Review of The Book of Laughter and Forgetting by Milan Kundera
The Book of Laughter and Forgetting
by Milan Kundera
Remember when David Mitchell came out with Cloud Atlas and everyone freaked out? Was it a novel? Inter-related short stories? What was with the weird nesting? I don’t get the movie! All our neat little categories are coming tumbling down and now it’s the end of the world! Well, Milan Kundera does much the same in The Book of Laughter and Forgetting (but since it hasn’t become a Major Motion Picture, only literary snobs care to comment on it). The cover proudly proclaims that this is “a novel,” which is a stretch by any definition of the word. It’s more like a 300-page meditation of getting old under Communist rule. I’m not so bothered by what this book is, however, or how to label it. Let’s talk about more interesting things, like sex!
There’s a lot of sex in this book, or talk of sex. Most of the characters are middle-aged, and Kundera conveys the way this turning point in life heralds a subtle shift in our perspectives. (Or, you know, so I gather, not having quite reached it myself.) The title is a good hint at the lines of inquiry Kundera lays down: there are relationships that make us happy, and there are ones we would rather not dwell on; there are relationships that make us rueful, and there are ones that never happened, so we wonder what never will be. And in this pursuit of memories real and unattainable, Kundera tries to sort through some of the psychic baggage the Russian invasion has left behind on Czech culture.
Mostly my experience with this book was one of treading water. Almost everything in here concerns things I don’t know much about. I can’t pretend to talk intelligibly about Kundera’s response to Communism in this, because I know little enough about that period. This is not a novel about being under Communist rule in the sense that Kundera isn’t about to give us exposition; it very much expects a certain familiarity.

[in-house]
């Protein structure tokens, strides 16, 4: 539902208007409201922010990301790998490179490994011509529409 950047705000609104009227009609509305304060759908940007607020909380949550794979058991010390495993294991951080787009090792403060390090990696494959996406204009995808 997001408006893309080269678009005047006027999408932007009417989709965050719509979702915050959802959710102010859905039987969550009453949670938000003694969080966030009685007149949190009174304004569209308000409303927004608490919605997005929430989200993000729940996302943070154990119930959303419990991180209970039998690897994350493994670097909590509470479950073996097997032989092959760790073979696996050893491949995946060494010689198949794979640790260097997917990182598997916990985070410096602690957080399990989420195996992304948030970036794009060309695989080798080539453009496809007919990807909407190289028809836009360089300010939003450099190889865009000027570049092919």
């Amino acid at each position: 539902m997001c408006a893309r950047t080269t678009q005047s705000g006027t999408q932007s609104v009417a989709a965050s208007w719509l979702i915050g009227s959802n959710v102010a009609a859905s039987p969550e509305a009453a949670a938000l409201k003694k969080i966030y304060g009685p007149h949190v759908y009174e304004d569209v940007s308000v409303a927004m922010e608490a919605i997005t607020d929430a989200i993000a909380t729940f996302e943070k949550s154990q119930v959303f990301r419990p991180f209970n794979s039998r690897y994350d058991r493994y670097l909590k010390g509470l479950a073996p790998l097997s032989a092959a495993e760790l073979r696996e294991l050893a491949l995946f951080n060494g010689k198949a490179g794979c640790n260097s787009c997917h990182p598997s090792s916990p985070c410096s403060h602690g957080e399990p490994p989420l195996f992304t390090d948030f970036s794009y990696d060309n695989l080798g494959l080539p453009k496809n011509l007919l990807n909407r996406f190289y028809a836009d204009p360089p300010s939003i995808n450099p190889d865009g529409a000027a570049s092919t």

Similarly, the emphasis on sex just reminds me how much this activity baffles me at the best of times. I get the basic idea, understand its evolutionary origins and its utility as motivation in so many tragedies. I can empathize with the characters here—but I can’t sympathize, and I’m not sure I reacted to the events in these stories in the way most readers would. It’s not just the presence of sex, because of course that happens in a lot of stories! It’s more Kundera’s emphasis on the way emotion is mixed up in the embodied sensuality of the act. The Book of Laughter and Forgetting places a lot of importance on the awareness of bodies and embodiment. Much of the sparse physical description in the book is devoted to appearances and shapes and movements of limbs. We are our bodies, or at least, the way we interact with the world is informed by them—and while I agree with that thesis to an extent, mostly I’m just reminded of my own discomfort with it.
Nevertheless, there are definitely moments that spoke to me here. I very much enjoyed “Mama,” in which Karel and Eva play host to Karel’s elderly mother the same weekend they’re having a threesome with another woman. Oops. And as hilarious as the situation is, Kundera manages to turn it into so much more than a farce. He illustrates how each of our actions can have a litany of unforeseen effects. And he manages to create three-dimensional characters in a short span of pages. Karel’s mother isn’t just a stereotypical disapproving matriarch growing ever more infirm: she is as much of a person as her son or her daughter-in-law, and thanks to the limited omniscience of our narrator, we get to see the perspectives of both generations. Kundera reminds us that the people who sit across from us are … well, people, who have thoughts and feelings and failing memories as much as we do.
Kundera reminds me of a few writers. Vonnegut is one, because there is an almost weary acceptance of the absurdity that comes with authoritarianism. Orwell, another, for the commentary on the futility of fighting that absurdity. He reminds me of Murakami too, not just because of the foreignness of the experience of the stories, but for the way his characters reflect on their bodies as four-dimensional objects—existing in time as well as space.
The Book of Laughter and Forgetting is fun, but in a subtle rather than exciting way. It made me think—a little about life under an occupation, a lot about how we change over the decades. I’m not sure “enjoyed” is the word for this book. I don’t know if I “got” it. It’s not really my cup of tea, but I can appreciate how it might be for others.